00:07:02

We were using the tooling to create chaos experiments, to run tasks, experiments, to analyze the results, which meant what were the teams doing? Well, they were receiving our results and sometimes they were fixing them. And sometimes they weren't. I'm sure all of us have been a part of like an incident where the action items don't get completed. It was kind of a similar situation and it wasn't the team's fault, right? So why is this a problem? Well, it was a problem because we were the ones doing most of the experimentation and generating the results. And we were finding our mental models, but we weren't the ones on the teams for the chaos experiments we were running, right. We weren't on the search team. We weren't on the bookmarks team, but we were running experiments for them. We weren't the ones whose mental models needed refining or understanding, but we were the ones getting that refinement and understanding, which actually didn't provide much benefit to the organization.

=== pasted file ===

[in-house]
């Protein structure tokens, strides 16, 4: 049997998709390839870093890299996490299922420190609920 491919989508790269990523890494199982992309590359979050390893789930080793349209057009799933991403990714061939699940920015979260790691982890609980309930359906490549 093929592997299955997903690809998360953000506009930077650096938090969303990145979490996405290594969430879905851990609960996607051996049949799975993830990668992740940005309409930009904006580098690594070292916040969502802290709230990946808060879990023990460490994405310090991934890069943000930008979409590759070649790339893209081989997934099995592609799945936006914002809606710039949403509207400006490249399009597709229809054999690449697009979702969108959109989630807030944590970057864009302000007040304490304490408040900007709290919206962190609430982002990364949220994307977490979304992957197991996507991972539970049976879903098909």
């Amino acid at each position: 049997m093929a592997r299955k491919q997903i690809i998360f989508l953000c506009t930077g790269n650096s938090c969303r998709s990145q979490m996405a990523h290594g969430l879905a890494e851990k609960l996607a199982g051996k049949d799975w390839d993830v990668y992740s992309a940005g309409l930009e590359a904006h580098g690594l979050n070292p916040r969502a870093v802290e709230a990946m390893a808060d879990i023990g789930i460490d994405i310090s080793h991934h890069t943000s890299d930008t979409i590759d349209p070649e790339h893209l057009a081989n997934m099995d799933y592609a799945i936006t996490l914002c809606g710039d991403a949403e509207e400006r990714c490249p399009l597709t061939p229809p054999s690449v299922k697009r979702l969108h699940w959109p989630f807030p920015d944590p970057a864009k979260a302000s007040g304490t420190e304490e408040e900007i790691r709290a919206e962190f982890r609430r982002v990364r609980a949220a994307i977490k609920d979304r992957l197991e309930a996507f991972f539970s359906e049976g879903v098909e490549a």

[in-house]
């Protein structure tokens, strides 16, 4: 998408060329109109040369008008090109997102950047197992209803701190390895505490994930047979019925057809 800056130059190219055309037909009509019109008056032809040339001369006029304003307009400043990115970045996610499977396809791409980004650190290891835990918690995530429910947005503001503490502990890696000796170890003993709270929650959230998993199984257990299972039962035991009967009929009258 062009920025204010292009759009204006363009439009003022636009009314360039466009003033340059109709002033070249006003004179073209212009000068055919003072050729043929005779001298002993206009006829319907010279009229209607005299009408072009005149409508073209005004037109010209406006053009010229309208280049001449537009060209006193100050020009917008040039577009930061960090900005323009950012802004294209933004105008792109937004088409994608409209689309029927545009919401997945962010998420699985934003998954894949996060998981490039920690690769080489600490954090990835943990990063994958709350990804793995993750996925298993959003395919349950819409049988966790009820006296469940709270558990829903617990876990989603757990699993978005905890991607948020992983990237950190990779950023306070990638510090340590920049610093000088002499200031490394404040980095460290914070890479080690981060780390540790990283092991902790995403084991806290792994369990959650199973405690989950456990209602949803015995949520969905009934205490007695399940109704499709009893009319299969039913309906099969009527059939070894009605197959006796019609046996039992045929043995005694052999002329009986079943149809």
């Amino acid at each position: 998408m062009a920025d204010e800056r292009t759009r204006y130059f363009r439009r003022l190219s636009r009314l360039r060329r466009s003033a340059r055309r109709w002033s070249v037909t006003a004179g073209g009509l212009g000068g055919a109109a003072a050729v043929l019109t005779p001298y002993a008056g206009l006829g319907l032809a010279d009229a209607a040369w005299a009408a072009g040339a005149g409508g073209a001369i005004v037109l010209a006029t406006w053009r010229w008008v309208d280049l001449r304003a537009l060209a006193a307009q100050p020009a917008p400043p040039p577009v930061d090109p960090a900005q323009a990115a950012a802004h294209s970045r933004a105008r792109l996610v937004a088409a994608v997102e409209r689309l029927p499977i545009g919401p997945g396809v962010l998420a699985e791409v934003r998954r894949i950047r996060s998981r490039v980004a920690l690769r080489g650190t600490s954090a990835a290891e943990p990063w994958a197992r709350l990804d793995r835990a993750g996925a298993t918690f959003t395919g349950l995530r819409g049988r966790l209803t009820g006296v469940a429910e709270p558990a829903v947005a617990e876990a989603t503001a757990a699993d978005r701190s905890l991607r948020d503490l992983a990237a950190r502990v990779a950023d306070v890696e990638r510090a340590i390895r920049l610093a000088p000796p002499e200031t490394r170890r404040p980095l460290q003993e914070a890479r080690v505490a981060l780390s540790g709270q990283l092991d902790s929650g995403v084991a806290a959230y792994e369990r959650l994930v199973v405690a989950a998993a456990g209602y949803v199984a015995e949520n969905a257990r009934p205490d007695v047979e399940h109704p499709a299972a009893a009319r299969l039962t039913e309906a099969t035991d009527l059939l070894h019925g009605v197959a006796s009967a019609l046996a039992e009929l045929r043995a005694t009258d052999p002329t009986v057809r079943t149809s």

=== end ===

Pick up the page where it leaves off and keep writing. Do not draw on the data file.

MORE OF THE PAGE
00:07:52

You know, we were leading this horse to water, but we were also pretending the horse. We were also drinking the water and sometimes teams would use it, but that would actually last only for a couple of weeks. And then we'd have to remind them to use it again. So we approached this problem, like any good software engineer would approach it and started trying to automate a way, the steps that people weren't taking in order to get them easier access to the harder parts of the tooling. But that part isn't what this talk is about. It's about one of the other things we did. We wanted to give them more context on how important a particular vulnerability that we found with the Ks tooling was, or wasn't important to fix. So to know if something was, or wasn't important to fix, I started looking at previous incident, I started digging through some of them to try to find patterns, to try to find patterns of systems that were underwater or incidents that involved a ton of people or incidents that costs a lot of money, um, so that we could help prioritize the results.